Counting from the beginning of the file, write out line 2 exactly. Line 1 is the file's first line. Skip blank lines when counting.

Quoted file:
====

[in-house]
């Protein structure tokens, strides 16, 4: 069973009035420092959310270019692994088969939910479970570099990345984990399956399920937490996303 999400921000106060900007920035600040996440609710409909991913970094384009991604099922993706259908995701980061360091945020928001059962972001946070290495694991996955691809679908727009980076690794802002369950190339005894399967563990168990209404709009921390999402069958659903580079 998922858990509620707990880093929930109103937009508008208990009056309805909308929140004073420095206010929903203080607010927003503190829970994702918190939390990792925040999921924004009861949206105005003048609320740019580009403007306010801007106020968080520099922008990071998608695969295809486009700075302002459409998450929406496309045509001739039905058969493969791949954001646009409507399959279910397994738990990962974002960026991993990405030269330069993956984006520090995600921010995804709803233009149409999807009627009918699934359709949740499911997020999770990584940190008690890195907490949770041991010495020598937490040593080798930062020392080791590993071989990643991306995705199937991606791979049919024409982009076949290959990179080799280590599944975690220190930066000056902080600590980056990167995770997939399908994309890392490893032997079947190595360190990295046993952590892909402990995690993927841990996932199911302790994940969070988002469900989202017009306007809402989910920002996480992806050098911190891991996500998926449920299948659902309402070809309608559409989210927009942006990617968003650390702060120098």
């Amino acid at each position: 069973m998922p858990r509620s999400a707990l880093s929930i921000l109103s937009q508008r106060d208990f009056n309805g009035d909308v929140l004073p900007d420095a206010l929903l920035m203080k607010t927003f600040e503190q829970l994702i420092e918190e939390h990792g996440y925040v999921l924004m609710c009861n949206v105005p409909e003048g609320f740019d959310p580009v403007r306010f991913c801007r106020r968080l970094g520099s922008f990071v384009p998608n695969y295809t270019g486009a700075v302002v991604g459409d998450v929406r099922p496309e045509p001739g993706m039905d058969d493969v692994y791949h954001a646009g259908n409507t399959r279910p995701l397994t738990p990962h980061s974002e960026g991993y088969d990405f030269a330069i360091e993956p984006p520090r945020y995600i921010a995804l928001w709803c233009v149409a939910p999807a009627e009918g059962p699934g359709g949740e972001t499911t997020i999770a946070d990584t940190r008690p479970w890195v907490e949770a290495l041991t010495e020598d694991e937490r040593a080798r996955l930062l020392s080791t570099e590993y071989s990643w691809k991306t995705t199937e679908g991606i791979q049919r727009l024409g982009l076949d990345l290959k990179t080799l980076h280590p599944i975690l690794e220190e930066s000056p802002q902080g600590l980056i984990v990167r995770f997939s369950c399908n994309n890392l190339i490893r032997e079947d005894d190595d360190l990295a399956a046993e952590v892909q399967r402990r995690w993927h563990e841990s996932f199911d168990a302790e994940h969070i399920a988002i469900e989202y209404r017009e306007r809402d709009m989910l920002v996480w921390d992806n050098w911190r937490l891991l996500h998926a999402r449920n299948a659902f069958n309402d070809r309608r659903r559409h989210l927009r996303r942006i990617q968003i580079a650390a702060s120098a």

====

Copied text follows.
């Protein structure tokens, strides 16, 4: 069973009035420092959310270019692994088969939910479970570099990345984990399956399920937490996303 999400921000106060900007920035600040996440609710409909991913970094384009991604099922993706259908995701980061360091945020928001059962972001946070290495694991996955691809679908727009980076690794802002369950190339005894399967563990168990209404709009921390999402069958659903580079 998922858990509620707990880093929930109103937009508008208990009056309805909308929140004073420095206010929903203080607010927003503190829970994702918190939390990792925040999921924004009861949206105005003048609320740019580009403007306010801007106020968080520099922008990071998608695969295809486009700075302002459409998450929406496309045509001739039905058969493969791949954001646009409507399959279910397994738990990962974002960026991993990405030269330069993956984006520090995600921010995804709803233009149409999807009627009918699934359709949740499911997020999770990584940190008690890195907490949770041991010495020598937490040593080798930062020392080791590993071989990643991306995705199937991606791979049919024409982009076949290959990179080799280590599944975690220190930066000056902080600590980056990167995770997939399908994309890392490893032997079947190595360190990295046993952590892909402990995690993927841990996932199911302790994940969070988002469900989202017009306007809402989910920002996480992806050098911190891991996500998926449920299948659902309402070809309608559409989210927009942006990617968003650390702060120098």